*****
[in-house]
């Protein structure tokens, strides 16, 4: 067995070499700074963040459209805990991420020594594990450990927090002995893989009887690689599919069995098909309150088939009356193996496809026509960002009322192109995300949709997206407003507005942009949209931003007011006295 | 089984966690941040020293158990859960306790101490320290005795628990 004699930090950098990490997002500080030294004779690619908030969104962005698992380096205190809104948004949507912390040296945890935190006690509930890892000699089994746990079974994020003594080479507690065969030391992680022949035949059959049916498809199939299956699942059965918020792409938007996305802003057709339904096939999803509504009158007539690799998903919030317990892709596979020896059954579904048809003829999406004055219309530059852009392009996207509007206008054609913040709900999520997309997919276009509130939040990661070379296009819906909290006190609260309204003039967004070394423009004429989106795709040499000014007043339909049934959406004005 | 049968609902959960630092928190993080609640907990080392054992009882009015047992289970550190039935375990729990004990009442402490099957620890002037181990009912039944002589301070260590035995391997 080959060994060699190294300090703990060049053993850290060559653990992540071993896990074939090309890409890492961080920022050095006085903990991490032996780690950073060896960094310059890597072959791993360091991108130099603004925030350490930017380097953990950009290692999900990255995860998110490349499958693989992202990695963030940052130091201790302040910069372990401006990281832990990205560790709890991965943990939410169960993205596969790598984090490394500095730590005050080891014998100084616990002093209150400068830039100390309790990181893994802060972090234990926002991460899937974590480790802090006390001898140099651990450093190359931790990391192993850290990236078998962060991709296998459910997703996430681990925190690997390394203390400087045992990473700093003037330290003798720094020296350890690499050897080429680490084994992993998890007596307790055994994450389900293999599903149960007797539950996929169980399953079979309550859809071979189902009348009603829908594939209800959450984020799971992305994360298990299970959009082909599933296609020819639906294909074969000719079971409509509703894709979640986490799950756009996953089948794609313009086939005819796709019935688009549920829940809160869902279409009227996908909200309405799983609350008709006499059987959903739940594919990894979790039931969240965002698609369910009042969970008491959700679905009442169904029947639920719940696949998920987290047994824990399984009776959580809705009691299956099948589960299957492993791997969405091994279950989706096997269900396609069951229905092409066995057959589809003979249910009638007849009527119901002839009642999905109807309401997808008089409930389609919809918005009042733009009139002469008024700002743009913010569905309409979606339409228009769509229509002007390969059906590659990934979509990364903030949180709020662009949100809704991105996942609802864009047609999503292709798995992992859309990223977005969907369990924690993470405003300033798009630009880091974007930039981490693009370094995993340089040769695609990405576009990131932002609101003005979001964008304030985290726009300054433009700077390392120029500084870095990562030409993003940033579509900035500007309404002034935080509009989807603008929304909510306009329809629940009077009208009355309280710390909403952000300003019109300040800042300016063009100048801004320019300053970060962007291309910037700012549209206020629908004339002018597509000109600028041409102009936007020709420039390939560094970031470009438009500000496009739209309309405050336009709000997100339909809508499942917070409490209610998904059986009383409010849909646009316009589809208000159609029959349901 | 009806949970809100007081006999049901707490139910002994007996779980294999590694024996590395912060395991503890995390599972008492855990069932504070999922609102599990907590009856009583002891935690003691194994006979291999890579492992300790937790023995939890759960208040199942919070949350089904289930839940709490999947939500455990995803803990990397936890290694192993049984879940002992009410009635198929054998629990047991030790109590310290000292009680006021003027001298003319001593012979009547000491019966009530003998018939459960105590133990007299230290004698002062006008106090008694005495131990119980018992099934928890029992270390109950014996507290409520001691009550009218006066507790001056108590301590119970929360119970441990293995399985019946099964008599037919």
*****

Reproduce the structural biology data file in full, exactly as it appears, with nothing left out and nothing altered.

[in-house]
């Protein structure tokens, strides 16, 4: 067995070499700074963040459209805990991420020594594990450990927090002995893989009887690689599919069995098909309150088939009356193996496809026509960002009322192109995300949709997206407003507005942009949209931003007011006295 | 089984966690941040020293158990859960306790101490320290005795628990 004699930090950098990490997002500080030294004779690619908030969104962005698992380096205190809104948004949507912390040296945890935190006690509930890892000699089994746990079974994020003594080479507690065969030391992680022949035949059959049916498809199939299956699942059965918020792409938007996305802003057709339904096939999803509504009158007539690799998903919030317990892709596979020896059954579904048809003829999406004055219309530059852009392009996207509007206008054609913040709900999520997309997919276009509130939040990661070379296009819906909290006190609260309204003039967004070394423009004429989106795709040499000014007043339909049934959406004005 | 049968609902959960630092928190993080609640907990080392054992009882009015047992289970550190039935375990729990004990009442402490099957620890002037181990009912039944002589301070260590035995391997 080959060994060699190294300090703990060049053993850290060559653990992540071993896990074939090309890409890492961080920022050095006085903990991490032996780690950073060896960094310059890597072959791993360091991108130099603004925030350490930017380097953990950009290692999900990255995860998110490349499958693989992202990695963030940052130091201790302040910069372990401006990281832990990205560790709890991965943990939410169960993205596969790598984090490394500095730590005050080891014998100084616990002093209150400068830039100390309790990181893994802060972090234990926002991460899937974590480790802090006390001898140099651990450093190359931790990391192993850290990236078998962060991709296998459910997703996430681990925190690997390394203390400087045992990473700093003037330290003798720094020296350890690499050897080429680490084994992993998890007596307790055994994450389900293999599903149960007797539950996929169980399953079979309550859809071979189902009348009603829908594939209800959450984020799971992305994360298990299970959009082909599933296609020819639906294909074969000719079971409509509703894709979640986490799950756009996953089948794609313009086939005819796709019935688009549920829940809160869902279409009227996908909200309405799983609350008709006499059987959903739940594919990894979790039931969240965002698609369910009042969970008491959700679905009442169904029947639920719940696949998920987290047994824990399984009776959580809705009691299956099948589960299957492993791997969405091994279950989706096997269900396609069951229905092409066995057959589809003979249910009638007849009527119901002839009642999905109807309401997808008089409930389609919809918005009042733009009139002469008024700002743009913010569905309409979606339409228009769509229509002007390969059906590659990934979509990364903030949180709020662009949100809704991105996942609802864009047609999503292709798995992992859309990223977005969907369990924690993470405003300033798009630009880091974007930039981490693009370094995993340089040769695609990405576009990131932002609101003005979001964008304030985290726009300054433009700077390392120029500084870095990562030409993003940033579509900035500007309404002034935080509009989807603008929304909510306009329809629940009077009208009355309280710390909403952000300003019109300040800042300016063009100048801004320019300053970060962007291309910037700012549209206020629908004339002018597509000109600028041409102009936007020709420039390939560094970031470009438009500000496009739209309309405050336009709000997100339909809508499942917070409490209610998904059986009383409010849909646009316009589809208000159609029959349901 | 009806949970809100007081006999049901707490139910002994007996779980294999590694024996590395912060395991503890995390599972008492855990069932504070999922609102599990907590009856009583002891935690003691194994006979291999890579492992300790937790023995939890759960208040199942919070949350089904289930839940709490999947939500455990995803803990990397936890290694192993049984879940002992009410009635198929054998629990047991030790109590310290000292009680006021003027001298003319001593012979009547000491019966009530003998018939459960105590133990007299230290004698002062006008106090008694005495131990119980018992099934928890029992270390109950014996507290409520001691009550009218006066507790001056108590301590119970929360119970441990293995399985019946099964008599037919």